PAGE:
At 26 and 7 stone, barring the shoulder issue (weight bearing or recoil sensitive or both??),  A 20b with 21g to 25g is probably the next best general option over a lightweight 12b, but stay away from 26g+ loadings due to recoil and option is there for clay cartridges as well.

If she is slim you should also consider a gun with a female orientated stock to minimise any recoil issues with collar bone such as :-

 

https://www.franchi.com/en/products/instinct-catalyst-sovrapposto-per-cacciatrici/

 

Like others on here, for mooching and informal game days, I often use my 410's with 18g no7 to good effect as a true lightweight option and whilst technically the 28b is better as it reaches out to 40 yards, I am happy with 35 yards of the 410.

 

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20 minutes ago, Wylye said:

I think 20 bore is the way to go. Cartridge availability and cost has to be considered and a 28ins Beretta would be easy for her to manage.

This ^^^^.

The NHS aren't being too kind to me so having fired only 16 shots the delightful little S56E which I bought for the reasons under discussion it may have to go. It did the job nicely, but unfortunately it's double triggers/SHS and now because of considerable arthritic pain I now find that I'm far better off (hopefully) with one trigger/pistol grip. For some reason, Beretta - which I don't particularly care for - seem to have the knack of producing smaller calibres with appropriate weights. In fact they are the only maker who it seems can do a 20 weighing less than my W&S 12.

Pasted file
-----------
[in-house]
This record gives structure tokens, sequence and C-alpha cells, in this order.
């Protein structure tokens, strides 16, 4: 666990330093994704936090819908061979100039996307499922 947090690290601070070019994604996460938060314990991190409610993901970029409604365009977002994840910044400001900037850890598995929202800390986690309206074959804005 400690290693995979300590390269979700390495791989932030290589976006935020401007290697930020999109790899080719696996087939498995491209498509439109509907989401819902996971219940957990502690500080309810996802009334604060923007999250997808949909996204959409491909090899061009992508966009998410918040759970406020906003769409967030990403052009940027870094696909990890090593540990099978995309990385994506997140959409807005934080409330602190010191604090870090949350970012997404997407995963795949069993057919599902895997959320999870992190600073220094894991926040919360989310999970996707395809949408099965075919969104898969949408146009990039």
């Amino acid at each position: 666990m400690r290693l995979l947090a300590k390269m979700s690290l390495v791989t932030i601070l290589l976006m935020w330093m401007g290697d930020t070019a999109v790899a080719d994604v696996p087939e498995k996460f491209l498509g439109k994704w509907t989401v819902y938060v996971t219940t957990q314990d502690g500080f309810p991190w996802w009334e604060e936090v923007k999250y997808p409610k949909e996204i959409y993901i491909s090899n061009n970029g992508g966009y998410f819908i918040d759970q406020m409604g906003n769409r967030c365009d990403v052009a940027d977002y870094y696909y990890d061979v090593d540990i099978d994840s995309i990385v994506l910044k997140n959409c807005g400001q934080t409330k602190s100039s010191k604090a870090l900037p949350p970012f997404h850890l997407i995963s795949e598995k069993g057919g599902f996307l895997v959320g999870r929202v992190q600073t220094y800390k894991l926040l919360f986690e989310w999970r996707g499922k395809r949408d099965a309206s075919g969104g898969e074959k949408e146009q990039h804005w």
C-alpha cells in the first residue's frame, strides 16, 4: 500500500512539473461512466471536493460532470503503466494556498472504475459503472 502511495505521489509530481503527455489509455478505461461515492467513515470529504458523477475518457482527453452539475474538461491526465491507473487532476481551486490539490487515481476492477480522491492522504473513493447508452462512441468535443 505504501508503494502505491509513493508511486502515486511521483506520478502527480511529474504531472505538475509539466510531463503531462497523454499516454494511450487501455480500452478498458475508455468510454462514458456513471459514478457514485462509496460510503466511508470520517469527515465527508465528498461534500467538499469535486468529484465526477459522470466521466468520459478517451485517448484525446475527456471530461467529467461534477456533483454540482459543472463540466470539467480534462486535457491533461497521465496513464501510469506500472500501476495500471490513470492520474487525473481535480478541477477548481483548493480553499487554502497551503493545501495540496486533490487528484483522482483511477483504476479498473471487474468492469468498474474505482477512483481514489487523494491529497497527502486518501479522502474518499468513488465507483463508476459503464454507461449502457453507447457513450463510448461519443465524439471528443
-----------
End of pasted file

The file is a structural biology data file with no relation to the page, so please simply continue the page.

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Thank you for all the replies certainty food for thought, as she is getting married a week on Saturday when its done and dusted  I will take her with me to the local gun shop and we can have a look what may be suitable. 

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My lad is 15 and just over 7 stone. He's currently using a browning 525 20 gauge 30" with eley 21 gram ct20 and it's a lovely combination. Weighs about 7 pound and the recoil is very low indeed, its silky smooth to shoot. Perfect for what your after, plus its steel shot proof for the future.

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I would get a 20 gauge (I have actually). 
 

Teaching the lady to shoot will mean you want easily available clay cartridges. 
 

You can turn up to almost any flat ground and buy 2 boxes of cartridges, pretty much any ground I have turned up to have both 12g and 20g carts. 
 

I’ve not been to any that have 16g or 28g unless they have a big Gunshop attached. 
 

20g also lovely for a mooch about and a bit of dog training.